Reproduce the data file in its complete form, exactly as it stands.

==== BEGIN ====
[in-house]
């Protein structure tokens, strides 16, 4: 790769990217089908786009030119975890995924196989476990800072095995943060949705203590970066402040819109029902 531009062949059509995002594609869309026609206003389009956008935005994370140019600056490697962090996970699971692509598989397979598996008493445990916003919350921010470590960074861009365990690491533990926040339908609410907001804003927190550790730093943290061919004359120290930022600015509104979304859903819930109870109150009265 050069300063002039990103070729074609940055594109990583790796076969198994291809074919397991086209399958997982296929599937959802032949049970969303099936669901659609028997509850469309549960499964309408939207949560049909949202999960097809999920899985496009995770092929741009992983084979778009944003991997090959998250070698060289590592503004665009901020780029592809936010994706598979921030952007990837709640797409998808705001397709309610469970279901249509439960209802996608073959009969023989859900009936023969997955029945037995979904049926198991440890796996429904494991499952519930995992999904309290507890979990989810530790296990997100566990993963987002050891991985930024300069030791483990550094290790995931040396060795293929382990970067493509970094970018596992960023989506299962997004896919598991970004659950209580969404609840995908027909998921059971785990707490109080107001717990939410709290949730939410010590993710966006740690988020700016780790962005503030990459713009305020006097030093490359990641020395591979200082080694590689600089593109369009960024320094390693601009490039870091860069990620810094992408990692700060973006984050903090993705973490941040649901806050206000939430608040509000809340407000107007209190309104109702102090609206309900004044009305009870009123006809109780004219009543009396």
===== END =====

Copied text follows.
[in-house]
């Protein structure tokens, strides 16, 4: 790769990217089908786009030119975890995924196989476990800072095995943060949705203590970066402040819109029902 531009062949059509995002594609869309026609206003389009956008935005994370140019600056490697962090996970699971692509598989397979598996008493445990916003919350921010470590960074861009365990690491533990926040339908609410907001804003927190550790730093943290061919004359120290930022600015509104979304859903819930109870109150009265 050069300063002039990103070729074609940055594109990583790796076969198994291809074919397991086209399958997982296929599937959802032949049970969303099936669901659609028997509850469309549960499964309408939207949560049909949202999960097809999920899985496009995770092929741009992983084979778009944003991997090959998250070698060289590592503004665009901020780029592809936010994706598979921030952007990837709640797409998808705001397709309610469970279901249509439960209802996608073959009969023989859900009936023969997955029945037995979904049926198991440890796996429904494991499952519930995992999904309290507890979990989810530790296990997100566990993963987002050891991985930024300069030791483990550094290790995931040396060795293929382990970067493509970094970018596992960023989506299962997004896919598991970004659950209580969404609840995908027909998921059971785990707490109080107001717990939410709290949730939410010590993710966006740690988020700016780790962005503030990459713009305020006097030093490359990641020395591979200082080694590689600089593109369009960024320094390693601009490039870091860069990620810094992408990692700060973006984050903090993705973490941040649901806050206000939430608040509000809340407000107007209190309104109702102090609206309900004044009305009870009123006809109780004219009543009396």